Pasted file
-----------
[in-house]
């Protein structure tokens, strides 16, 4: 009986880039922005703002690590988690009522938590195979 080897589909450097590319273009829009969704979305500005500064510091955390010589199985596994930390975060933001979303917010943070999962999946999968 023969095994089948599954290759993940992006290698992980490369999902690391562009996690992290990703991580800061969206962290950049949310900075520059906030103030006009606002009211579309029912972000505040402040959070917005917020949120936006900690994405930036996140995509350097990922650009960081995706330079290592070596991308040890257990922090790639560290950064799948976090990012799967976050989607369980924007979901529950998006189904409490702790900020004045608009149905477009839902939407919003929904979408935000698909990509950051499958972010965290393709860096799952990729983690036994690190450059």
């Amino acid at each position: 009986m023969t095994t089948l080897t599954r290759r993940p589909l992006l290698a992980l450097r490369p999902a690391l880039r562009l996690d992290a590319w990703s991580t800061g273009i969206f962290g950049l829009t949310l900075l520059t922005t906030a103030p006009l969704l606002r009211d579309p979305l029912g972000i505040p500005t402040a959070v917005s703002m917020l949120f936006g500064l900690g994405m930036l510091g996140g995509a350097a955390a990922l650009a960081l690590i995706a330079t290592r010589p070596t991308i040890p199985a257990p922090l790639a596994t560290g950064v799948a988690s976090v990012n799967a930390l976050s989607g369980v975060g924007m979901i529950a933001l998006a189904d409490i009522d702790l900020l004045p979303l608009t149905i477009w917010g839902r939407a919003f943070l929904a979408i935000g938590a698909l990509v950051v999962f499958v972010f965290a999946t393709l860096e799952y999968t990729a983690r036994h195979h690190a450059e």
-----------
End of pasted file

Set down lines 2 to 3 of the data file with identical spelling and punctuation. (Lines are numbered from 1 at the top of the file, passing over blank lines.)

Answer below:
């Protein structure tokens, strides 16, 4: 009986880039922005703002690590988690009522938590195979 080897589909450097590319273009829009969704979305500005500064510091955390010589199985596994930390975060933001979303917010943070999962999946999968 023969095994089948599954290759993940992006290698992980490369999902690391562009996690992290990703991580800061969206962290950049949310900075520059906030103030006009606002009211579309029912972000505040402040959070917005917020949120936006900690994405930036996140995509350097990922650009960081995706330079290592070596991308040890257990922090790639560290950064799948976090990012799967976050989607369980924007979901529950998006189904409490702790900020004045608009149905477009839902939407919003929904979408935000698909990509950051499958972010965290393709860096799952990729983690036994690190450059």
């Amino acid at each position: 009986m023969t095994t089948l080897t599954r290759r993940p589909l992006l290698a992980l450097r490369p999902a690391l880039r562009l996690d992290a590319w990703s991580t800061g273009i969206f962290g950049l829009t949310l900075l520059t922005t906030a103030p006009l969704l606002r009211d579309p979305l029912g972000i505040p500005t402040a959070v917005s703002m917020l949120f936006g500064l900690g994405m930036l510091g996140g995509a350097a955390a990922l650009a960081l690590i995706a330079t290592r010589p070596t991308i040890p199985a257990p922090l790639a596994t560290g950064v799948a988690s976090v990012n799967a930390l976050s989607g369980v975060g924007m979901i529950a933001l998006a189904d409490i009522d702790l900020l004045p979303l608009t149905i477009w917010g839902r939407a919003f943070l929904a979408i935000g938590a698909l990509v950051v999962f499958v972010f965290a999946t393709l860096e799952y999968t990729a983690r036994h195979h690190a450059e």